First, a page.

It is well known that the affordability of real estate in Canada is deteriorating, but it is hard to imagine. The latest Affordability Report from the National Bank of Canada (BNC) can help you do that. They calculated the numbers on the time it takes to save for the minimum down payment on a house without a condo. In the third quarter of 2021, it takes double the usual time for a median household to save. It’s all over the country, with expensive markets that take up to 36 years to save the minimum needed.
A down payment on Canadian real estate takes 9 years of savings
Canadian households looking to buy a home with the median income need a decade of savings. It takes 104 months (9 years) of savings in Q3 2021 to save the minimum down payment for a house without a condo. To say this is unusual is an understatement. Since 2000, the average has only been 49 months (4 years). It takes more than twice as long as usual.
We know: “… but the prices will not stay the same, it is a useless exercise!” This is the email we receive from real estate agents every time we publish National Bank estimates. This is a good idea if you are unsure of the economists’ argument.
The metric tells us how long it would take to save a down payment if wages and house prices moved together. It’s a snapshot to highlight where the numbers are if things don’t get worse or better – just where the market is. Markets change and 36 years of constant growth is unrealistic. They only underscore how far affordability was from historical standards.
Vancouver Real Estate now takes 36 years to save a down payment
Real estate in Vancouver is one of the least affordable on the planet and it has sort of found a way to get worse. It takes the median household 431 months (36 years) to save a down payment in the third quarter of 2021. This is an increase from 410 months in the previous quarter and the average since 2000 is 147 months (12 years). Saving a down payment takes 3 and a half decades, which is 3 times worse than normal.
Canadian real estate: it’s time to save on down payments
The number of months a median household in each Canadian city would need to save the minimum down payment required to buy a home without a condo.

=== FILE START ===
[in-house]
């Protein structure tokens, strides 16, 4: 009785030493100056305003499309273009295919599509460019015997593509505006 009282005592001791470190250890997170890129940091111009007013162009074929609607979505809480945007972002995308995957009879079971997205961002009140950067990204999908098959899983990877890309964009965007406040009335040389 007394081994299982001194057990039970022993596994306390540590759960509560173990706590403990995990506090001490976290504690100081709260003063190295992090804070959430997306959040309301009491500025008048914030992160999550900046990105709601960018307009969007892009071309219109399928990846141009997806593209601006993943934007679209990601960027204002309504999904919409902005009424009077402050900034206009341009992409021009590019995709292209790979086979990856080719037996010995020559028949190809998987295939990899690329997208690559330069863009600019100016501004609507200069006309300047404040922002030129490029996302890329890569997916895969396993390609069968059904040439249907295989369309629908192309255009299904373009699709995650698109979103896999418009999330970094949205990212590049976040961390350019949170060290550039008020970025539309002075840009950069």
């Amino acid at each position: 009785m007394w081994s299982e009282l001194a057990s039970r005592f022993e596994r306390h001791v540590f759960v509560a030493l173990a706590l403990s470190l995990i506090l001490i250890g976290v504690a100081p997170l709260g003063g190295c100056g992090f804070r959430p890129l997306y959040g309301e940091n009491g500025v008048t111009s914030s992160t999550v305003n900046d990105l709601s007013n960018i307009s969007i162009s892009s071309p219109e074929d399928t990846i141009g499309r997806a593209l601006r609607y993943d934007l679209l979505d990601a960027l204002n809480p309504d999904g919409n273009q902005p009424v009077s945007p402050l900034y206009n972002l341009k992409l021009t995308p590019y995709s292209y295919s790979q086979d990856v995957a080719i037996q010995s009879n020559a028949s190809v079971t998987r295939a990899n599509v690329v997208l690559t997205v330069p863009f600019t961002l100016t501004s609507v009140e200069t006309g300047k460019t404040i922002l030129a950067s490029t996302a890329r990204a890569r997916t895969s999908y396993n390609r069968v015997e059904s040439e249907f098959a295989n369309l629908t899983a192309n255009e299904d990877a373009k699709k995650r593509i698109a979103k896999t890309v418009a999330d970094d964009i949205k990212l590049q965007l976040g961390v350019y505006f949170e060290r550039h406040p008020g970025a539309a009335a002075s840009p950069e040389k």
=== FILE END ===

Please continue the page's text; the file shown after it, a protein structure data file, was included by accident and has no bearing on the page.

Source: BNC; Better accommodation.
Toronto home takes 28 years to save down payment, 5 times more than normal
Toronto has deteriorated further, which is impressive for the least affordable city in North America. It takes 330 months (28 years) for a household to save a down payment in the third quarter of 2021, compared to 318 months in the previous quarter. The average since 2000 is only 64 months (5 years), so it is more than 5 times longer than normal. This is the second largest gap between the market and historical standards in Canada.
Victoria Real Estate is the most disconnected market in Canada
Victoria receives a special shout for the biggest deviation from normal price dynamics. It would take 350 months (29 years) to save the down payment on a house without a condo. The average since 2000 is only 68 months (6 years). This is slightly more than the 5x deviation that Toronto sees.
Edmonton and Winnipeg are the only two markets without a huge disconnect
Not all Canadian real estate markets are much worse than historical standards. They are all located in the Prairie provinces. In Edmonton, it takes 30 months (3 years) to save a down payment in the third quarter of 2021, compared to an average of 25 months (2 years) since 2000. Winnipeg came in at 29 months (3 years) compared to 22 months (2 years)) using the same measurements. They are both less affordable than usual, but not to the extent of other markets.
Such a big disconnect for home prices doesn’t last forever, but it can feel so. At five years and over, Canadian real estate is the second longest bubble in the G7. It is not by accident, but Canada is spending a lot of energy on inflating prices. He even often calls measures known to raise prices “affordability measures”.
In fact, financial experts are discussing how parents should plan to save a down payment for their children in retirement. Not exactly a discussion that usually takes place in advanced economies.